Link to Original Source
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Ask Slashdot: What will you do with 128Gb/s RAM ba

JoeMerchant JoeMerchant writes  |  more than 2 years ago

JoeMerchant (803320) writes "Whiel manufacturers have been murmuring about 3D memory chips for years. Intel unveiled a Hybrid Memory Cube (HMC) at IDF, which promises seven times the energy efficiency of today's DDR3, and now IBM and Micron have shown their hand too. The pair just struck up a partnership to produce cubes using layers of DRAM connected by vertical conduits known as through-silicon vias (TSVs). These pillars allow a 90 percent reduction in a memory chip's physical footprint, a 70 percent cut in its appetite for energy, and a radical increase in bandwidth: HMC prototypes have already scored 128Gb/s. It certainly sounds like a game-changer."
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Floating home for tech start-ups

JoeMerchant JoeMerchant writes  |  more than 2 years ago

JoeMerchant writes "Max Marty, founder of Blueseed, believes that US immigration laws are stifling entrepreneurs from other countries, so he plans to buy a ship and anchor it in international waters off the coast of California. He hopes that up to a thousand developers could live and work just 20 kilometres offshore, commuting via regular ferries to the mainland for meetings with clients and investors.

Ship residents will pay around $1200 per month for basic accommodation, which Marty says compares favourably with typical rents in San Francisco."

Link to Original Source
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Programming in Cell OS

JoeMerchant JoeMerchant writes  |  more than 2 years ago

JoeMerchant (803320) writes "An international team of synthetic biologists, led by professor of computer science Natalio Krasnogor at the University of Nottingham, hopes to change hopes to revolutionize synthetic biology with what they call Cell OS, a "bottom-up approach to cellular computing, in which computational chemical processes are encapsulated within liposomes." The team refers to this as "liposome logic" or "vesicle computing," which sounds analogous to the logic based off of the field-effect transistor, and it may be a part of the nascent "CellOS". The bold project is aptly named AUdACiOuS."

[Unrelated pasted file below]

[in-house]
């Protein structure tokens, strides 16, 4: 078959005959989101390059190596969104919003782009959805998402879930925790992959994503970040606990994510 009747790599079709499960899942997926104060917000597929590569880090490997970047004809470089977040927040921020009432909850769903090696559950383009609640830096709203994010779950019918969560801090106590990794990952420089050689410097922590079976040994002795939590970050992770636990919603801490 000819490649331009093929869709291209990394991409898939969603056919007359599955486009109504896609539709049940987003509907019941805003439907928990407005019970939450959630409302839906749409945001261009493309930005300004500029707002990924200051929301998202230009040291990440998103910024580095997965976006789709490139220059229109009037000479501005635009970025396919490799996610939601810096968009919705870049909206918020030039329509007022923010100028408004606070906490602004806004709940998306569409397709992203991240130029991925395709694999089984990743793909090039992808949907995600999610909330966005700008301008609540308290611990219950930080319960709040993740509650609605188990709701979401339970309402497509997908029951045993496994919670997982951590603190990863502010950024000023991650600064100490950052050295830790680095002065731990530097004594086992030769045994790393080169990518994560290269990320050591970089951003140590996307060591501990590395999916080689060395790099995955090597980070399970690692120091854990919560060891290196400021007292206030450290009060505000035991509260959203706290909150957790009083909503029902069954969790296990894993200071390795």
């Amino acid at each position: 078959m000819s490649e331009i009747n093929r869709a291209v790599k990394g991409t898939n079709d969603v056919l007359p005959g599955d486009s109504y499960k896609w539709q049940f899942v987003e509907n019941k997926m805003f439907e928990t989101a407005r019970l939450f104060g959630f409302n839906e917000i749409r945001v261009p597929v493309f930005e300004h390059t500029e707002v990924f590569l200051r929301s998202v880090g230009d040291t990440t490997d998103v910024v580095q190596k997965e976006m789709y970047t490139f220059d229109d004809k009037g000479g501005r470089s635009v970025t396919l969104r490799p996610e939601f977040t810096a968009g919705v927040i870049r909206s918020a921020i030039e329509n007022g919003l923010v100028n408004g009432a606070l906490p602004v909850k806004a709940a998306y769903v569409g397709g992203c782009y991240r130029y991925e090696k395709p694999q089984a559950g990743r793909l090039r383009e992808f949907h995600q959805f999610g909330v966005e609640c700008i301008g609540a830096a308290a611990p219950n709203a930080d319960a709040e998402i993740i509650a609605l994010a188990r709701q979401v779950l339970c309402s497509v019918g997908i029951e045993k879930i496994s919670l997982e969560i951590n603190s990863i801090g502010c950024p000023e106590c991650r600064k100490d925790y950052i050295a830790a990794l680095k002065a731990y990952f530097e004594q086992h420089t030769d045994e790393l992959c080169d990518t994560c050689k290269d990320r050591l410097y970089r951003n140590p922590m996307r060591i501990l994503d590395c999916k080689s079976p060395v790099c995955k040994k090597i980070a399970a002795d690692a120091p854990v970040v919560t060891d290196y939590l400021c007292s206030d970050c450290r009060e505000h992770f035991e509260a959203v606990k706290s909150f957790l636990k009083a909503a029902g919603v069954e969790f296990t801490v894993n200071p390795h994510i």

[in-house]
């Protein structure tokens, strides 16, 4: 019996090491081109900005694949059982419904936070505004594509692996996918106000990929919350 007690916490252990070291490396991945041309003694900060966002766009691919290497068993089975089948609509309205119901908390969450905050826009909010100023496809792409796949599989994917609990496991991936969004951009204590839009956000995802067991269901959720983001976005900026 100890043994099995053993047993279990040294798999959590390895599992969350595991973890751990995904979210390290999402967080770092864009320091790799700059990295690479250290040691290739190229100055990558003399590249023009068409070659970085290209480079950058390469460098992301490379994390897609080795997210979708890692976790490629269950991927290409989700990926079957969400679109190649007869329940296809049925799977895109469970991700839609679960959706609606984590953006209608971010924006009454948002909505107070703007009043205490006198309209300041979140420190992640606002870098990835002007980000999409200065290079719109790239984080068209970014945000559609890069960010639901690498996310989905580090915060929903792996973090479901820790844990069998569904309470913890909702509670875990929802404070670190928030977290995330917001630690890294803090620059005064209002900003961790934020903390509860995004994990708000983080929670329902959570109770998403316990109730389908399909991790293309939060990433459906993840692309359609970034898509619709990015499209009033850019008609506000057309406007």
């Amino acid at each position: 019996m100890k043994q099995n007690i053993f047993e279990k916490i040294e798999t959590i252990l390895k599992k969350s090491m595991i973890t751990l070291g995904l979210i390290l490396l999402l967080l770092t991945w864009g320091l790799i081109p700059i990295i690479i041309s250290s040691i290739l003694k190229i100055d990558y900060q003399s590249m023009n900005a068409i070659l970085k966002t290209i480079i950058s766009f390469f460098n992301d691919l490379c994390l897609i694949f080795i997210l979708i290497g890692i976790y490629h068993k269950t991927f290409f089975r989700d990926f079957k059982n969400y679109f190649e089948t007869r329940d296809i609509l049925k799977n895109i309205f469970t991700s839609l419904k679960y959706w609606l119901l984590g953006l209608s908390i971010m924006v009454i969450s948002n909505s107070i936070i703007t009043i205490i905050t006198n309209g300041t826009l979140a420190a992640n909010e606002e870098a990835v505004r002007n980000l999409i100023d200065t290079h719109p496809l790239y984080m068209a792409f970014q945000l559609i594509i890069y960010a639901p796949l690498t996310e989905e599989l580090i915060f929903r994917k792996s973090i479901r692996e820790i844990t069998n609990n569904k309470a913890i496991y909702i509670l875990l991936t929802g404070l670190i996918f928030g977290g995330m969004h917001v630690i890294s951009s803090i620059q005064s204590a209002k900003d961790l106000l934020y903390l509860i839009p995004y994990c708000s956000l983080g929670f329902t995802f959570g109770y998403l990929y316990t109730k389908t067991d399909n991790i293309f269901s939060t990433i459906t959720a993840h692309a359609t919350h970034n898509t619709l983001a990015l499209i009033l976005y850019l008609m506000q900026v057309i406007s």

Link to Original Source
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Remote-Controlled Borg Beetle

JoeMerchant JoeMerchant writes  |  more than 5 years ago

JoeMerchant writes "A giant Borg beetle with implanted electrodes and a radio receiver on its back can be wirelessly controlled, according to research presented this week. Overlords at the University of California hivemind developed a tiny rig that receives control signals from the collective. Electrical signals delivered via the electrodes command the insect to take off, turn left or right, or hover in midflight. The research, funded by the Defense Advanced Research Projects Agency (DARPA), could one day be used for assimilation on a planetary scale.

Obligatory: Resistance is Futile ."

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Robotic radical hysterectomy has advantages

JoeMerchant JoeMerchant writes  |  more than 5 years ago

JoeMerchant writes "Robotic-assisted surgery has become an appealing tool for gynecologic oncology surgeons. However, to date, there is little data to confirm the benefits of this technology. Patients who underwent RRH had less blood loss and shorter hospital stays. "This robotic-assisted approach deserves further exploration to evaluate the full potential and application of RRH."

I for one...."